Lost in all the bombing and needless bloodshed is the message many of these groups carry with them. Many people have tremendous sympathy for the Arab and Muslim population in Palestine/Israel. As mass media has grown, more people have become more aware of the various clashes and “hot points” throughout the world. Anyone who chooses to can become as aware as they want to be of almost any situation. Terrorist organizations themselves have learned to use the media to  their advantage. The sympathy quickly fades as body counts rise though. Very often these acts of terror open up healthy debates among citizens of various countries about how their governments handle certain situations. In the case of the Irish/English clashes and constant uprisings in Palestine, governments have changed policy and opened up new dialogues with people they long considered enemies. This is when the true colors of many in these militant groups shines through. Even when the grievances they claimed to have are addressed and mainstream leadership of their group accepts peace for more say in political matters,  many still seek new justifications to wage their personal wars.

Means of funding these personal vendettas are as various as the groups themselves. The funding for state sponsored terrorism is obvious. These regimes also often support and fund various militant groups operating outside their borders. Groups lacking a sugar daddy often resort to kidnapping and extortion to acquire the funds they need to launch their various attacks. Some organizations will prop up mafia like “fronts”. Legitimate businesses that they launder money from. Groups like the previously mentioned  Contras and Viet Cong, are often the beneficiaries of  unsolicited support from various non terrorist countries looking to stall or subvert rival’s occupations or influences. Speaking of which, a long history of global conflict makes acquiring arms very easy for these various groups. The need for the military/defense industries in various countries to constantly justify their large budgets leads them to seek out ways to keep conflict going. Whether it be arming militants or selling weapons to despotic regimes, the countries victimized by terrorism are often the ones supplying  them with the tools and finances to make it possible.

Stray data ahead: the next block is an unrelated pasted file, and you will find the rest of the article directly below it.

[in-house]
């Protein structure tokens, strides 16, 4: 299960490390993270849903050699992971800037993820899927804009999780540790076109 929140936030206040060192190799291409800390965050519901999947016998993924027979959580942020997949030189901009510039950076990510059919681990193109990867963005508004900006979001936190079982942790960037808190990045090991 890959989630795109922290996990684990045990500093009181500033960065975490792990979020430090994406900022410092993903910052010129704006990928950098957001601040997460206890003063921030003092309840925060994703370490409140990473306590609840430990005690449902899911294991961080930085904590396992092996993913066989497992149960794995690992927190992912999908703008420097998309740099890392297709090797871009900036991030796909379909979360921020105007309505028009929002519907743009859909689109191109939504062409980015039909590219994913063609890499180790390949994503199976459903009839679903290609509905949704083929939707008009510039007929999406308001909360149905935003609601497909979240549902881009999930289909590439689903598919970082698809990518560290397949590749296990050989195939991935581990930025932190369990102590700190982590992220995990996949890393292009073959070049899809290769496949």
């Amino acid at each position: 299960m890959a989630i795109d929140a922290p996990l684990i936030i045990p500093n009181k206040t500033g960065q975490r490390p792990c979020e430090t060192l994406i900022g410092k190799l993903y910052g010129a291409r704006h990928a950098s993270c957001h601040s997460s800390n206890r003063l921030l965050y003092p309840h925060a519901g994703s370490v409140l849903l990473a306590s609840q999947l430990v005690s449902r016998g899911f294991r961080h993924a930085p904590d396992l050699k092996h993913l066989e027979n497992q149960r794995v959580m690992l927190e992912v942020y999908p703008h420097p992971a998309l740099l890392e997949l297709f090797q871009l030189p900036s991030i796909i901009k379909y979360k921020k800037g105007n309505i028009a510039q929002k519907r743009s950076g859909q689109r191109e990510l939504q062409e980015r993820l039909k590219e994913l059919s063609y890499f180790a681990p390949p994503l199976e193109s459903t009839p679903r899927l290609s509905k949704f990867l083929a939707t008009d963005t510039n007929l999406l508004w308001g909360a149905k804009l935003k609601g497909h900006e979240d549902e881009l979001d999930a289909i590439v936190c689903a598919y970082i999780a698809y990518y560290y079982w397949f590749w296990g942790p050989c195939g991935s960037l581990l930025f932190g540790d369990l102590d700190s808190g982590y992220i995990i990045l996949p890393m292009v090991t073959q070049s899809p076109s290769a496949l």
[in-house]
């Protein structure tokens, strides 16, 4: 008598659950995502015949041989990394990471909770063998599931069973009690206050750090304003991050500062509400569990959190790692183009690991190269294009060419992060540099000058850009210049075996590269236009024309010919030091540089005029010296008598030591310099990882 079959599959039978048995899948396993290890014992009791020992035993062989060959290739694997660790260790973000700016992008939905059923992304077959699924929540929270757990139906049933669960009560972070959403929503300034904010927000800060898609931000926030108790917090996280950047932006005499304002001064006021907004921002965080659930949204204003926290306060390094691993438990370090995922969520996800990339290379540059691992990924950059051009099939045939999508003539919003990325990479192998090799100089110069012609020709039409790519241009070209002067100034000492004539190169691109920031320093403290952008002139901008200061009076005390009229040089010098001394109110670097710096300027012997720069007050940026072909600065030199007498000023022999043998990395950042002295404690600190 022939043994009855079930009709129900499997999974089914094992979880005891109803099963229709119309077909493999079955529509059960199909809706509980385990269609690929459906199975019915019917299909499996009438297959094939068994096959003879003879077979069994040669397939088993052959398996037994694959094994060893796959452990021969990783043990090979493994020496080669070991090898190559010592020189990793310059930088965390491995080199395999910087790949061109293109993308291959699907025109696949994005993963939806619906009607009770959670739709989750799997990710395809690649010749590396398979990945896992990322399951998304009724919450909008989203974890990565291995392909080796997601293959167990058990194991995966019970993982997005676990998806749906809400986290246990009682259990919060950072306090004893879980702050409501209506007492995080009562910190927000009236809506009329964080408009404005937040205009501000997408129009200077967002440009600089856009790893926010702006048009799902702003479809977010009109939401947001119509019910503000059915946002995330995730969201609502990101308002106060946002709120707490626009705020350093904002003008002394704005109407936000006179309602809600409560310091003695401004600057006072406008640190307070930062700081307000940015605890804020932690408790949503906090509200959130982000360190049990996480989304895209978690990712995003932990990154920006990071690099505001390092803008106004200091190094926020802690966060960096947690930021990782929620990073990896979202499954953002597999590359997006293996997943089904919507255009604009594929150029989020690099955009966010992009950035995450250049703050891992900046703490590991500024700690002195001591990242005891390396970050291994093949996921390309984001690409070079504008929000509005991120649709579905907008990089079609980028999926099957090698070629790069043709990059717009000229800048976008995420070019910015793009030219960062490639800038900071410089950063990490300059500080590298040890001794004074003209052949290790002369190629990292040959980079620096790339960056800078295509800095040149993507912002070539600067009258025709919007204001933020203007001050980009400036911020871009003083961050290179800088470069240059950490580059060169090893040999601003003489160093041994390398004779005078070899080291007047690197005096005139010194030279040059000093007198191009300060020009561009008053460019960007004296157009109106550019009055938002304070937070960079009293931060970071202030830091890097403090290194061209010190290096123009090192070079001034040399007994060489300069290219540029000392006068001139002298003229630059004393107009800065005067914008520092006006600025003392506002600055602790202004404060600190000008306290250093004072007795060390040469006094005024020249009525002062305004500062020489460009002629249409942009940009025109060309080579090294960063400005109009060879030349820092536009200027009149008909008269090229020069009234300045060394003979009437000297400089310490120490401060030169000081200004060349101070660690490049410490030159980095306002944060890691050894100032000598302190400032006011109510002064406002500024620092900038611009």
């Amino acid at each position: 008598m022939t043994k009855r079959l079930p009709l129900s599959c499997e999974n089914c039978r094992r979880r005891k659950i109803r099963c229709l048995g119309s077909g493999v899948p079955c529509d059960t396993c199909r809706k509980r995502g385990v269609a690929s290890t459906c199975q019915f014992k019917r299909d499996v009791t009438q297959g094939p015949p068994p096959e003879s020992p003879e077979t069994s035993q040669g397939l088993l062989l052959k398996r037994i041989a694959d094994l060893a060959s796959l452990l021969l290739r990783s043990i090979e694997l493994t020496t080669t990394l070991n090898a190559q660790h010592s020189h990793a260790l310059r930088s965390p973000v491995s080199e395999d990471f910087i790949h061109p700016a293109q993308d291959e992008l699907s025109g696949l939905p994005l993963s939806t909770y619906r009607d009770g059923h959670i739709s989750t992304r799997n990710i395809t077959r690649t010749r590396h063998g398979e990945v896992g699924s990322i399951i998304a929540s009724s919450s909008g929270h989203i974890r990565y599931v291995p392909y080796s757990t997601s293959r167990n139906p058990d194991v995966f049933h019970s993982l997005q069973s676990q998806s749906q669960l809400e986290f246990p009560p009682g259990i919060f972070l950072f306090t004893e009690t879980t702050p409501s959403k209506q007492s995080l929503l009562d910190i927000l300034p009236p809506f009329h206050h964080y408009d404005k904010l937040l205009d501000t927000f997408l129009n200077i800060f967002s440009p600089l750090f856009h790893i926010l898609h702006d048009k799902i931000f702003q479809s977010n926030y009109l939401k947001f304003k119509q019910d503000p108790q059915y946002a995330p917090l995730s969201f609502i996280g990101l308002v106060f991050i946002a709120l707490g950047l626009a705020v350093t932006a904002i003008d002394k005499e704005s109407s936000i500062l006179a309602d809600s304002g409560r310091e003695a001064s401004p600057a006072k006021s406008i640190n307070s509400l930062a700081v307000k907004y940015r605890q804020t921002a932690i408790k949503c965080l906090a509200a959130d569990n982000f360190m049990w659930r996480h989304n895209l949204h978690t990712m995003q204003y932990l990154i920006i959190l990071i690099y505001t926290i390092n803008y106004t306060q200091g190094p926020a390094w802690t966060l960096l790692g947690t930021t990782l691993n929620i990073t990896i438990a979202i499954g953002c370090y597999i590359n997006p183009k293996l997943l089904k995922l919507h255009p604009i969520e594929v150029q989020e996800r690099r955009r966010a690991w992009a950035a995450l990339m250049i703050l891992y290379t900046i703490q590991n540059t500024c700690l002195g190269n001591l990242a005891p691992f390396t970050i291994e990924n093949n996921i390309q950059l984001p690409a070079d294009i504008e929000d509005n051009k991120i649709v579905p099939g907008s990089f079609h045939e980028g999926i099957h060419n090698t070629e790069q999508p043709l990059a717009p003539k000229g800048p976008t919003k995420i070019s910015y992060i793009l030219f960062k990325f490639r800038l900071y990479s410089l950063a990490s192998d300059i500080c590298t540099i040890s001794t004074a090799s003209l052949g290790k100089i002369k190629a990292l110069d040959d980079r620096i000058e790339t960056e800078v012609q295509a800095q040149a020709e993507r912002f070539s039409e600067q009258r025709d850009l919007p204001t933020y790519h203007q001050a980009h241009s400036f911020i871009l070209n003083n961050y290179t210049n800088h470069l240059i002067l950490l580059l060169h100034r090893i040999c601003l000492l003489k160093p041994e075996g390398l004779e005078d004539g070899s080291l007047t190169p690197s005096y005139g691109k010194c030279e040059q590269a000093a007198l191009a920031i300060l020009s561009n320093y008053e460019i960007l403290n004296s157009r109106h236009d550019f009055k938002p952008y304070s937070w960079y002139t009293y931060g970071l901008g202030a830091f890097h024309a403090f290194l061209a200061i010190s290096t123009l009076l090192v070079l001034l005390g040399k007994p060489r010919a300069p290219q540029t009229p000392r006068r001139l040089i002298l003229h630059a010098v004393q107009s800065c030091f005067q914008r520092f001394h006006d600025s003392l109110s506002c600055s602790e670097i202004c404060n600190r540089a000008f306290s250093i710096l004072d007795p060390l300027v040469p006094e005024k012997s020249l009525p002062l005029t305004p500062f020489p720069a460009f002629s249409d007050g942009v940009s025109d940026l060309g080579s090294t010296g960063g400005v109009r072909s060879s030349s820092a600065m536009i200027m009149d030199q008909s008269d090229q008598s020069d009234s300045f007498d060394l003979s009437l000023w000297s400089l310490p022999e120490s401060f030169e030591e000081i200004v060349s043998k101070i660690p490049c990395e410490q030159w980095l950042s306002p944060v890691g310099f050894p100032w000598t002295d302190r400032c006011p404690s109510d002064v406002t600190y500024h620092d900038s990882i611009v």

Today, America and the “Coalition of the Willing” are waging a “War on Terror”. A ridiculous concept to say the least. All we seem to be doing is demonizing an entire religion(Islam). A country full of people who don’t even realize Arab and Muslim are two different concepts, feel fit to cast judgement on an entire group of people. With the death of Osama Bin Laden, many people in America feel  it is time to start leaving the Middle East. Various pro democracy rallies around the region are convincing them that the people are ready to stand up and oppose these militant groups and despotic regimes on their own, with countries like America, England, and France providing measured support when requested. Most militant groups throughout history feed on the instability in a region. It drives up recruitment and  offers many chances to acquire funding. A “stable” Middle East, built on the backs of their citizens, would be a great blow  to many high profile terrorist groups.

Going back to the Chomsky  quote that opened the post, terrorism will end only when people stop believing in it. When the people begin to see that they can make things better without resorting to ultra violence, terrorism will no longer prosper. But the complexities of global foreign policy makes it difficult. There is enough for everyone. Enough food, enough land, enough water. But a lot of it is “owned” by the minority and sold at “fair prices” to the majority. Good luck getting rid of terrorism a long as that is the case.

Categories: News & Politics, Terrorism

Written by ADONAI

For, behold, the LORD will come with fire, and with his chariots like a whirlwind, to render his anger with fury, and his rebuke with flames of fire. For by fire and by his sword will the LORD plead with all flesh: and the slain of the LORD shall be many.

31 Responses so far.